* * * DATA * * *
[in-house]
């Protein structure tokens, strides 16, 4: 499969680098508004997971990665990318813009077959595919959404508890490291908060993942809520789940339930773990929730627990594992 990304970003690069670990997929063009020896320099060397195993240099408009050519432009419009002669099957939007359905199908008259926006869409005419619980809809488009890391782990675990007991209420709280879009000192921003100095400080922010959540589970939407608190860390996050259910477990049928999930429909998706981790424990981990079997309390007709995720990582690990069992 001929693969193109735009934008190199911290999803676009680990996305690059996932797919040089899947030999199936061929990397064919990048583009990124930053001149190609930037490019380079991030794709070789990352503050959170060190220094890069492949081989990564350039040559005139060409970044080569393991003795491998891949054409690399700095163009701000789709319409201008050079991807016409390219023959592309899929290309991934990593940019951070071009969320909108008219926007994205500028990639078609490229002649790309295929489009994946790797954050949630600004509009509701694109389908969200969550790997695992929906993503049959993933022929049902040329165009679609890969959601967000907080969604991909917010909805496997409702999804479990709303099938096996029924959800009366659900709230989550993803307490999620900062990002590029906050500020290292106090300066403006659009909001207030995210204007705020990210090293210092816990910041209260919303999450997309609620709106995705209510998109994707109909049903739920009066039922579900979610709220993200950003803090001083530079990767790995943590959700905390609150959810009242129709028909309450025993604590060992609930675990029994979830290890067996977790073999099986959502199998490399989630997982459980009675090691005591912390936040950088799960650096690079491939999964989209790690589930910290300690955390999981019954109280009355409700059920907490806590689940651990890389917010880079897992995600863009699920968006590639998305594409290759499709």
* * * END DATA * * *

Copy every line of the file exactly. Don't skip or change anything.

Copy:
[in-house]
């Protein structure tokens, strides 16, 4: 499969680098508004997971990665990318813009077959595919959404508890490291908060993942809520789940339930773990929730627990594992 990304970003690069670990997929063009020896320099060397195993240099408009050519432009419009002669099957939007359905199908008259926006869409005419619980809809488009890391782990675990007991209420709280879009000192921003100095400080922010959540589970939407608190860390996050259910477990049928999930429909998706981790424990981990079997309390007709995720990582690990069992 001929693969193109735009934008190199911290999803676009680990996305690059996932797919040089899947030999199936061929990397064919990048583009990124930053001149190609930037490019380079991030794709070789990352503050959170060190220094890069492949081989990564350039040559005139060409970044080569393991003795491998891949054409690399700095163009701000789709319409201008050079991807016409390219023959592309899929290309991934990593940019951070071009969320909108008219926007994205500028990639078609490229002649790309295929489009994946790797954050949630600004509009509701694109389908969200969550790997695992929906993503049959993933022929049902040329165009679609890969959601967000907080969604991909917010909805496997409702999804479990709303099938096996029924959800009366659900709230989550993803307490999620900062990002590029906050500020290292106090300066403006659009909001207030995210204007705020990210090293210092816990910041209260919303999450997309609620709106995705209510998109994707109909049903739920009066039922579900979610709220993200950003803090001083530079990767790995943590959700905390609150959810009242129709028909309450025993604590060992609930675990029994979830290890067996977790073999099986959502199998490399989630997982459980009675090691005591912390936040950088799960650096690079491939999964989209790690589930910290300690955390999981019954109280009355409700059920907490806590689940651990890389917010880079897992995600863009699920968006590639998305594409290759499709």